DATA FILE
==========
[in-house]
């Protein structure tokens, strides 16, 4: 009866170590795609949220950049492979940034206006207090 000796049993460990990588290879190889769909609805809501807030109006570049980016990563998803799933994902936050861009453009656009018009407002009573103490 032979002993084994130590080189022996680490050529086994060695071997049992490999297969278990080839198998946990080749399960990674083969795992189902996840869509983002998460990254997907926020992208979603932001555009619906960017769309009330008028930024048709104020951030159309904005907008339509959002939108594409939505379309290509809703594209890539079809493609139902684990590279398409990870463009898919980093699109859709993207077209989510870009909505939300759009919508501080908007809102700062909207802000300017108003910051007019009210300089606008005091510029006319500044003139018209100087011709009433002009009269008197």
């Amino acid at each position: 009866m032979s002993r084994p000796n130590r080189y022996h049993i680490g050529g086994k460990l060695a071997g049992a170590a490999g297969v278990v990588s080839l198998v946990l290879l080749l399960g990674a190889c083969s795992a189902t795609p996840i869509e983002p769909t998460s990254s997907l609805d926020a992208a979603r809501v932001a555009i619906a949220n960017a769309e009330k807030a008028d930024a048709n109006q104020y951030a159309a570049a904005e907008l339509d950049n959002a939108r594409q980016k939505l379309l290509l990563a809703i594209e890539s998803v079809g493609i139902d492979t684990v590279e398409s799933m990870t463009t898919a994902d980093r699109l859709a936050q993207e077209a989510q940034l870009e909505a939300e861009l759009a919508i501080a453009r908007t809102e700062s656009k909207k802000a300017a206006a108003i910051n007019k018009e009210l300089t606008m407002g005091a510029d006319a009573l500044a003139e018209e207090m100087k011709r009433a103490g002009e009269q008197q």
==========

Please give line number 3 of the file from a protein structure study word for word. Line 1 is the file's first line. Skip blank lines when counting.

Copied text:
């Amino acid at each position: 009866m032979s002993r084994p000796n130590r080189y022996h049993i680490g050529g086994k460990l060695a071997g049992a170590a490999g297969v278990v990588s080839l198998v946990l290879l080749l399960g990674a190889c083969s795992a189902t795609p996840i869509e983002p769909t998460s990254s997907l609805d926020a992208a979603r809501v932001a555009i619906a949220n960017a769309e009330k807030a008028d930024a048709n109006q104020y951030a159309a570049a904005e907008l339509d950049n959002a939108r594409q980016k939505l379309l290509l990563a809703i594209e890539s998803v079809g493609i139902d492979t684990v590279e398409s799933m990870t463009t898919a994902d980093r699109l859709a936050q993207e077209a989510q940034l870009e909505a939300e861009l759009a919508i501080a453009r908007t809102e700062s656009k909207k802000a300017a206006a108003i910051n007019k018009e009210l300089t606008m407002g005091a510029d006319a009573l500044a003139e018209e207090m100087k011709r009433a103490g002009e009269q008197q």